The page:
It’s been a difficult year for everyone, and we’re all looking forward to seeing the back of 2016. It’s taken too much, given us little to look forward to, and it isn’t even done yet. In early December, Theresa May announced plans to slash student immigration by 50%, in line with her plans to curb overall immigration. The Home Office has looked towards halving the number of student visas available per year from 300,000 to 170,000. Theresa May has already rejected plans to exclude international students from official immigration figures, despite opposition from key figures such as Foreign Secretary Boris Johnson and Chancellor Philip Hammond.
Representatives from universities throughout the UK have already voiced their concerns that this would deliver a blow to the income streams for many institutions. Amber Rudd outlined plans in her maiden speech as Home Secretary to categorise all universities into gold, silver and bronze level institutions. This would then be used to determine if universities are allowed to accept overseas students, and if so, how many. This has raised further concerns that some Russell Group universities typically perform poorly in the Teaching Excellence Framework – the proposed framework for determining the status – but excel in other areas. These frameworks don’t take into consideration other factors such as research, which can make a school very attractive to overseas students.
International students bring more than £10.7bn into the UK every year, and vice-chancellors are concerned about the impact this loss of income will have on the university landscape. Universities are already struggling to maintain high levels of instruction in the face of increased tuition fees, which has led some students to demand more and more from their professors.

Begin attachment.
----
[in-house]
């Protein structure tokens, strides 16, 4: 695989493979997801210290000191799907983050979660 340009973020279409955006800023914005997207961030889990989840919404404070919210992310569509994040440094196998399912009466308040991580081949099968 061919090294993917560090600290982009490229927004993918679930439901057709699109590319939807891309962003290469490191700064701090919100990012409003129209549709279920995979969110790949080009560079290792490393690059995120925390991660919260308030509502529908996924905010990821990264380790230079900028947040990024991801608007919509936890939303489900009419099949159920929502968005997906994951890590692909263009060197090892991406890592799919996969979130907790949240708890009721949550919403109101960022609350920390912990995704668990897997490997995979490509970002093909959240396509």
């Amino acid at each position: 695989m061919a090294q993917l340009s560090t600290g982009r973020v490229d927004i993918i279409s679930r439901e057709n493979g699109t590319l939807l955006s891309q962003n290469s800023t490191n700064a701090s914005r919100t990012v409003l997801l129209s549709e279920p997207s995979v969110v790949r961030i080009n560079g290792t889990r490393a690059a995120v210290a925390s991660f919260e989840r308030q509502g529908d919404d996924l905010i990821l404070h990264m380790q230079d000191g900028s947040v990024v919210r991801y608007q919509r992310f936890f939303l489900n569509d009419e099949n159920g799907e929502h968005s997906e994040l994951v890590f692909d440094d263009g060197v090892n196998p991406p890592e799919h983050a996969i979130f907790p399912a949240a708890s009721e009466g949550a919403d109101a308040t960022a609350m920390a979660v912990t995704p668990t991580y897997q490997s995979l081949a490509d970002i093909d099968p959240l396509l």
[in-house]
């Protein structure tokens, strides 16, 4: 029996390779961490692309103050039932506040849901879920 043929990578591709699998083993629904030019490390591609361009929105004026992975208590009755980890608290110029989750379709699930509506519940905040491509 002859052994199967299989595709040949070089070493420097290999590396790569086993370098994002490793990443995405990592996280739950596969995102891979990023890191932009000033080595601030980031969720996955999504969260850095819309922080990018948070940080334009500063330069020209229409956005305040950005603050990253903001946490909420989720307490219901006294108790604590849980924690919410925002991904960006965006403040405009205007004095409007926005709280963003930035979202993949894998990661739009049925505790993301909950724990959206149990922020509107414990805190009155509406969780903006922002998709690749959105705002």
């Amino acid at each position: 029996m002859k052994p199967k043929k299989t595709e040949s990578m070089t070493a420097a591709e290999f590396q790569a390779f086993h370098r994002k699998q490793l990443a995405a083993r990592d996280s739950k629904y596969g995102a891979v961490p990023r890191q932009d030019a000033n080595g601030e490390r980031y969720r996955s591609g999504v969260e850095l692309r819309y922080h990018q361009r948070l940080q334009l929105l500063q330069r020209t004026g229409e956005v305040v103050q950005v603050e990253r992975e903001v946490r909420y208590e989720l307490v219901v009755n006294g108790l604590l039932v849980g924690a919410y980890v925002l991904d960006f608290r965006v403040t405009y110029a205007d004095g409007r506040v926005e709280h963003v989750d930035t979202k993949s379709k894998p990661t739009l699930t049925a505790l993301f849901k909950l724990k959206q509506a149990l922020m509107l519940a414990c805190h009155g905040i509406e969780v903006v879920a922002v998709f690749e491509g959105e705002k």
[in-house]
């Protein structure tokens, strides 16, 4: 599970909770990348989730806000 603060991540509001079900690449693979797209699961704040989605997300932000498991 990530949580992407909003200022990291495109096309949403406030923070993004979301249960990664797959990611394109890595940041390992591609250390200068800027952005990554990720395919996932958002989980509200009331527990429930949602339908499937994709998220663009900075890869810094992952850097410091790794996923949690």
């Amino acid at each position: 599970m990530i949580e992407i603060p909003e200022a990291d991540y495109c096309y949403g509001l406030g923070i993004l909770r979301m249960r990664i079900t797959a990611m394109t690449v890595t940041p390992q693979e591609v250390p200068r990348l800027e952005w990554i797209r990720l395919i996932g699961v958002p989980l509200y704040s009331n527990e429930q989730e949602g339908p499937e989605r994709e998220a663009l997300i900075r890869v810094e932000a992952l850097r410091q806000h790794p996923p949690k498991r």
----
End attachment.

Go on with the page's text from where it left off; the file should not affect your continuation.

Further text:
To make the problem worse, vice-chancellors are also keeping quiet about their concerns for fear of impacting their future rankings and eligibility to recruit students from overseas. Students who are ready and willing to part with around £11,000 per year for tuition are being turned away following the gruelling UK visa application process. Some vice-chancellors reported anonymously to Guardian Education that students were turned down for reasons as trivial as not knowing the library opening times, or for falling short in their personal bank accounts, despite their parents having sufficient funds and providing their banking details in support of the application.
The impact of these factors can already be seen, with the Guardian reporting today that the number of international students accepted from outside the EU has fallen by 2.3% due a decrease in both the applicant and acceptance rate. Cambridge, which has an earlier applications deadline, has already seen a 17% drop in EU applications.
For future students, this will inevitably lead to a rise in fees or a fall in the quality of teaching as universities will fail to attract the best lecturers. However, there is still hope for a U-turn, if there is enough support to keep students out of official immigration figures and keep this income stream flowing in future. Just last month, the government backtracked on plans to hike up immigration tribunal fees by 500%, so there is hope yet.